NBC Sports Chicago is breaking down the 15 full-time players on the Bulls' roster. Next up is Wendell Carter Jr.
11.3 PPG, 9.4 RPG, 0.8 BPG | 53.4%, 20.7% 3P, 73.7% FT | 16.2% USG
July 2018: Signed 3-year, $15,091,440 rookie contract (with third- and fourth-year club options)
2020-21: $5,448,840 | 2021-22: $6,920,027 | 2022-23: RFA
At age 21, Carter is already an exceptionally heady defender and, despite being considered undersized for his position at 6-foot-9, a plus rebounder at center. In fact, he kept the Bulls afloat in both categories in an injury-shortened 2019-20 season (even by COVID-19 standards).
With Carter on the floor, the Bulls defended at a rate of 105.3 points per 100 possessions and corralled 74.4% of available defensive rebounds; when he sat, that defensive rating ballooned to 109.3 and the defensive rebounding rate plunged to 70.2%. That defensive rating jump is the equivalent gap between the fourth- and 15th-stingiest units in the league; the rebounding dip the difference between seventh and dead-last. He boxes out physically, makes crisp rotations and notched 17 double-doubles in 43 games in 2019-20.
And don’t take too much stock in depressed shot-blocking numbers — Carter’s fluid feet on the perimeter and 7-foot-5 wingspan allowed the Bulls to play the aggressive, turnover-happy style that propped up their defense all season, even though it often pulled him up and away from the basket by the end of possessions. When he gets in the vicinity to contest looks inside of six feet, he does so at a rate statistically comparable to Bam Adebayo and Clint Capela. (Broke down all of above on a micro-level after an early January game against Rudy Gobert and the Utah Jazz here.)
He’s not a premier post threat, nor a high-flying pressurer of rims, but he does savvy work as a dribble-handoff hub when afforded the opportunity (partly because he’s a solid screen-setter), and is a reasonably efficient putback artist. His virtues are understated, but undeniably impactful — his plus-4.4 net rating impact in non-garbage time, per Cleaning the Glass, was second to Tomas Satoransky on the team of players who logged over 1,000 such minutes.
Areas to Improve
Much has been made of Carter’s 41.3% 3-point field goal percentage at Duke (46 total attempts), but he hasn’t yet flashed knockdown jump-shooting ability at the NBA level — he currently sits at 19.7% from deep on 61 career attempts (0.7 per game, less than his 1.2 in college).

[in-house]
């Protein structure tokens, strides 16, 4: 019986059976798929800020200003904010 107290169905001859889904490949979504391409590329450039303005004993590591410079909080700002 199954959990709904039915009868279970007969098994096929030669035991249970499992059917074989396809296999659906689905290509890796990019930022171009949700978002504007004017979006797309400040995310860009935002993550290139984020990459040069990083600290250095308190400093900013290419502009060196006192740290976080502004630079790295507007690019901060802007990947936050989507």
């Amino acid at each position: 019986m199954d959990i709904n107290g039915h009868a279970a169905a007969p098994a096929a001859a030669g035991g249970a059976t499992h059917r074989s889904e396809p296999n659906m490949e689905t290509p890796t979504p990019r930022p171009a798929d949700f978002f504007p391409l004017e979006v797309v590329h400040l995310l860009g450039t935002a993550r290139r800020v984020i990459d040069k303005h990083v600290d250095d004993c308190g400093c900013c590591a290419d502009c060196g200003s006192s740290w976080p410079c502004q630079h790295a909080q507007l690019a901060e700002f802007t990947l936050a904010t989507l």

Adding something of a steady jumper to his offensive repertoire could unlock a lot, and he had his moments this season. In a seven-game stretch before he sprained his ankle in early January, Carter canned 4 of 11 3s, and looked both confident and fundamentally sound taking open ones off the catch.
Jim Boylen was happy for him to let those fly. Carter’s offensive rebounding and average finishing make him servicable on that end, but his role can continue to expand if he’s allowed more opportunity to facilitate, whether it be in DHOs, on the roll or from the elbows. The flashes as a passer are tantalizing.
Still my favorite Wendell Carter Jr. play from this season pic.twitter.com/c19XVEa4tY— Rob Schaefer (@rob_schaef) July 28, 2020
Forgive a cliché, but more often than not, Carter just makes the right play. He just needs to be involved in more of them. His touches per game was about level from his rookie to second season, but it would behoove both him and the Bulls good to see a bump in Year 3.
Part of being an impactful player, though, is staying on the court. Defensively, for all the areas he excels, Carter does get himself into foul trouble fairly often. If he qualified for the NBA leaderboards, his 3.8 personal fouls per game would rank third in the league to Jaren Jackson Jr. and Dillon Brooks (hilariously, both of the Memphis Grizzlies), and he fouled out of five contests. And then there’s the matter of durability: Carter has appeared in just 87 of a possible 147 games in his first two seasons, though if there’s a silver lining in that point, it’s that all 22 of his missed games this season were due to a fluky, trauma-induced ankle sprain. He returned for six games before the shutdown, but didn’t look himself. Across 43 appearances, he averaged 29.2 minutes per game.
Carter’s skills are subtle, meaning that even his best possible outcome might not feature a litany of individual accolades (e.g. All-Star/All-NBA nods). But he can be a defensive building block, and with the above improvements to his offensive game, a real two-way threat. We’ll call his ceiling perennial All-Defense contender, and glue starter on a winning team.